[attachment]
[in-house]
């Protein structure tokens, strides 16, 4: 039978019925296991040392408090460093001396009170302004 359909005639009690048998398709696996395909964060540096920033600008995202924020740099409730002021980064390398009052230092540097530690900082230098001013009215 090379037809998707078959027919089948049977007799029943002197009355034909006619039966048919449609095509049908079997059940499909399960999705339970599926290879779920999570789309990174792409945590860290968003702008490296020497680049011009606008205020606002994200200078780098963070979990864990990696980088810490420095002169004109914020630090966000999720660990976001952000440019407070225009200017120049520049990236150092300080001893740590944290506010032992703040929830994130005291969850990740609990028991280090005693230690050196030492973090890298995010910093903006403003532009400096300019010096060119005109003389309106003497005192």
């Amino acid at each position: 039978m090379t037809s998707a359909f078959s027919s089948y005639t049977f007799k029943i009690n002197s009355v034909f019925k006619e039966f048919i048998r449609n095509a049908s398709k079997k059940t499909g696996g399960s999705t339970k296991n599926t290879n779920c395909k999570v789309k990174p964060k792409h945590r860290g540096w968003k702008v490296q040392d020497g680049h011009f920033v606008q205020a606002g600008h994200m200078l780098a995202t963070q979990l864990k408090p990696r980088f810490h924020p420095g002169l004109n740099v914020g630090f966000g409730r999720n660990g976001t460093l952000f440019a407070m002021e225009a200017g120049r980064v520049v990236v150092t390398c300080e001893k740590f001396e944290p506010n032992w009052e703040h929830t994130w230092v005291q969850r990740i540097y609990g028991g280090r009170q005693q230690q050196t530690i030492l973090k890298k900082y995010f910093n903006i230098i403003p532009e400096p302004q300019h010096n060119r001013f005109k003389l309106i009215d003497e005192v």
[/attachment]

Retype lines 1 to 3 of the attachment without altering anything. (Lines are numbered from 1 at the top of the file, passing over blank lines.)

[in-house]
């Protein structure tokens, strides 16, 4: 039978019925296991040392408090460093001396009170302004 359909005639009690048998398709696996395909964060540096920033600008995202924020740099409730002021980064390398009052230092540097530690900082230098001013009215 090379037809998707078959027919089948049977007799029943002197009355034909006619039966048919449609095509049908079997059940499909399960999705339970599926290879779920999570789309990174792409945590860290968003702008490296020497680049011009606008205020606002994200200078780098963070979990864990990696980088810490420095002169004109914020630090966000999720660990976001952000440019407070225009200017120049520049990236150092300080001893740590944290506010032992703040929830994130005291969850990740609990028991280090005693230690050196030492973090890298995010910093903006403003532009400096300019010096060119005109003389309106003497005192």
């Amino acid at each position: 039978m090379t037809s998707a359909f078959s027919s089948y005639t049977f007799k029943i009690n002197s009355v034909f019925k006619e039966f048919i048998r449609n095509a049908s398709k079997k059940t499909g696996g399960s999705t339970k296991n599926t290879n779920c395909k999570v789309k990174p964060k792409h945590r860290g540096w968003k702008v490296q040392d020497g680049h011009f920033v606008q205020a606002g600008h994200m200078l780098a995202t963070q979990l864990k408090p990696r980088f810490h924020p420095g002169l004109n740099v914020g630090f966000g409730r999720n660990g976001t460093l952000f440019a407070m002021e225009a200017g120049r980064v520049v990236v150092t390398c300080e001893k740590f001396e944290p506010n032992w009052e703040h929830t994130w230092v005291q969850r990740i540097y609990g028991g280090r009170q005693q230690q050196t530690i030492l973090k890298k900082y995010f910093n903006i230098i403003p532009e400096p302004q300019h010096n060119r001013f005109k003389l309106i009215d003497e005192v």